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Summer School introduces the Joys of Science to Class IX-XII students  Jun 08, 2015

Genesis: In response to the demand from enthusiastic students and eager parents IISER Pune hosted for the first time, an in-house Summer School for students of grades IX to XII from in and around Pune.  The aim was to give the students an exposure to various disciplines of science in a fun way through interactive lectures, videos, demonstrations, hands-on experiments, research-lab visits, etc.; thereby making learning an enjoyable experience. More than 100 applications (including some from Baramati, Bhandara, Nasik, and Sholapur) were received, of which fifty students were selected. They were joined by thirty students from Assam who were visiting IISER Pune as a part of a national programme called Ishan Vikas Shibir. Each day of the 5-day camp was allotted to a different discipline of science, which was covered by scientists from IISER Pune and some invited experts.
  The enthusiastic group of students at the Summer School

The School was inaugurated by Director, Prof. K. N. Ganesh who talked to the students about what is science, how it is done, the joy of doing it, and how various disciplines are all inter-related. Dr. Sheela Donde, in-charge of outreach activities at IISER Pune and organizer of the programme, explained the main theme and gave an overview of the entire event.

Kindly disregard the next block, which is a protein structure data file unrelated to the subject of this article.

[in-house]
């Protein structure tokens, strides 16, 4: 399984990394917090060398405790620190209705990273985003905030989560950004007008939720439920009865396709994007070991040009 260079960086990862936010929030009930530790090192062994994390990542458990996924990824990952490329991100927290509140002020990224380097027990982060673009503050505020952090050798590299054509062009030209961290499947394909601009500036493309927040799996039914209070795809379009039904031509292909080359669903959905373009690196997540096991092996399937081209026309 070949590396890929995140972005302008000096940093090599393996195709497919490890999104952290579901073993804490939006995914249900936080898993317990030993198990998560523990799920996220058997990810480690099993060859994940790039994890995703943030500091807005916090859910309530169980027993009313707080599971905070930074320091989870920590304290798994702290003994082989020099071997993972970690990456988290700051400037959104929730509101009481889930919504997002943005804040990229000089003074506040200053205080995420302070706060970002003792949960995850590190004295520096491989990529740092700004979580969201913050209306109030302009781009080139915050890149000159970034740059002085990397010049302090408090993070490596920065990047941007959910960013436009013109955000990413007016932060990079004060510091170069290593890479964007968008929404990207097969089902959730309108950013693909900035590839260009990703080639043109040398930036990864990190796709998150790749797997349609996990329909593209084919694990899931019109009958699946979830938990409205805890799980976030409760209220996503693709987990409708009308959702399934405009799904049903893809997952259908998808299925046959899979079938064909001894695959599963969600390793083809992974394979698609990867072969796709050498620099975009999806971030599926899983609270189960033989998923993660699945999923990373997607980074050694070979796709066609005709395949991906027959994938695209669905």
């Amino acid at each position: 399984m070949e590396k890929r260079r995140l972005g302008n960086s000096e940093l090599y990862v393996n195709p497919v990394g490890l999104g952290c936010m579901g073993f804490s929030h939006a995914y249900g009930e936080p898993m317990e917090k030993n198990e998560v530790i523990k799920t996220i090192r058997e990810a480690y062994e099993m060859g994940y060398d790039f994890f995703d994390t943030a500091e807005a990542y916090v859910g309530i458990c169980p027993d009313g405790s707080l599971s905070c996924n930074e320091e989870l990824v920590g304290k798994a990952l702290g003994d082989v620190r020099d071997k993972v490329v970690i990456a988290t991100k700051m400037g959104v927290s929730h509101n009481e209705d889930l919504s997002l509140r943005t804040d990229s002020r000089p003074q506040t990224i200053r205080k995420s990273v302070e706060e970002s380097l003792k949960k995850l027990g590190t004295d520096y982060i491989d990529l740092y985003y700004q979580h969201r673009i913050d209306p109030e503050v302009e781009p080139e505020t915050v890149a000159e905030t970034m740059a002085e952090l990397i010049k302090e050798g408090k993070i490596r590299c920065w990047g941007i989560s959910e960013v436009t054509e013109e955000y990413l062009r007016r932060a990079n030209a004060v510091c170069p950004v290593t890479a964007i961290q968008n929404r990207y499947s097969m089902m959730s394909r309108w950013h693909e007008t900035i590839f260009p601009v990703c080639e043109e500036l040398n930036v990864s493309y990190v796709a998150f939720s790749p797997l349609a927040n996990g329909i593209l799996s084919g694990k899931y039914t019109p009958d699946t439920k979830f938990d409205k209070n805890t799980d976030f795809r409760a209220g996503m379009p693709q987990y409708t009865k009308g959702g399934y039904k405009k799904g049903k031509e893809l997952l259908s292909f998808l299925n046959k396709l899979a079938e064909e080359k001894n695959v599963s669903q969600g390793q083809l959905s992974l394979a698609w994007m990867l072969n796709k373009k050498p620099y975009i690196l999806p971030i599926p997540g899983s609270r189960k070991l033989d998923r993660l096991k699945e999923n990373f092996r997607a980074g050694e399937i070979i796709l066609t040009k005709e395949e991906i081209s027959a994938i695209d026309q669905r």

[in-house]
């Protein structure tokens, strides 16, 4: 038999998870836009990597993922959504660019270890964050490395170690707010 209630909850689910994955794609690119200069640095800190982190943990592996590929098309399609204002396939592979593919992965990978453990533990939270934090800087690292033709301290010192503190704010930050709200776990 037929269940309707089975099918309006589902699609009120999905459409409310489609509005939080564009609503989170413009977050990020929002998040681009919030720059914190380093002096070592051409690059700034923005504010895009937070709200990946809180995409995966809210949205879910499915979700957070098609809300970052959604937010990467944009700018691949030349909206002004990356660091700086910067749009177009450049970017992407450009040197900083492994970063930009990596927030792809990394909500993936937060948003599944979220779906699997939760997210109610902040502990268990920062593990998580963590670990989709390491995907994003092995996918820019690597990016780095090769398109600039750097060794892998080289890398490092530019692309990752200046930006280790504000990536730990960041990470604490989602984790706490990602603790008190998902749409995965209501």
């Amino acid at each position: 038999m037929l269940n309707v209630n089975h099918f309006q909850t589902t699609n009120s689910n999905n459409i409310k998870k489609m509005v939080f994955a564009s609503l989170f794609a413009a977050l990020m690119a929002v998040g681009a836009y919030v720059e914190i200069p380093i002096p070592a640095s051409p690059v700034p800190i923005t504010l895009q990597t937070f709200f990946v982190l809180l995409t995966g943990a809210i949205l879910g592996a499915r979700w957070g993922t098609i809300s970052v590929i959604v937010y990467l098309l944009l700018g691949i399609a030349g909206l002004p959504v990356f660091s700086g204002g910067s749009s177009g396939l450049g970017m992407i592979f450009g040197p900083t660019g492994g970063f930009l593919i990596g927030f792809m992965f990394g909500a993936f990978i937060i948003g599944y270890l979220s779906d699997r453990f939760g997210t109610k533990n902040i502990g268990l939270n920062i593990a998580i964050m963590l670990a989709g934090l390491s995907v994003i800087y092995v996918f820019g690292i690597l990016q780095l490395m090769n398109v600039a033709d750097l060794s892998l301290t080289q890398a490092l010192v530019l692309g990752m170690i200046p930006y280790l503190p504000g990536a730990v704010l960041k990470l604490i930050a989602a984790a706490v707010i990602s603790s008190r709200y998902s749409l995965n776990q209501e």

Dr. Anisa Chorwadwala interacts with the students
Day 1: Mathematics
The first session was conducted by Dr. Anisa Chorwadwala who talked of “Fun with maths”, explaining the concepts underlying the Isoperimetric Problem as an example of Shape Optimization. Dr. Baskar Balasubramanyam explained the basic concepts behind Diaphantine equations, and how they can be developed to solve complex problems. Using simple games like tic-tac-toe, Dr. Chandrasheel Bhagwat explained how to derive an algorithm for a ‘winning strategy’ for any game such that “You can always win…!” In the first hands-on session of the afternoon conducted by IISER Pune students (Jyotirmoy Ganguly, Soumendra Panja, Wadikaur Rahman to name a few), the participants built polyhedrons of a variety of angles, faces, shapes and sizes using Zome tools. The algorithm for solving a 2x2x2 Rubik’s cube was explained in the second session, with students individually working on the cubes with the help of volunteers. Both these workshops were thoroughly enjoyed by the students.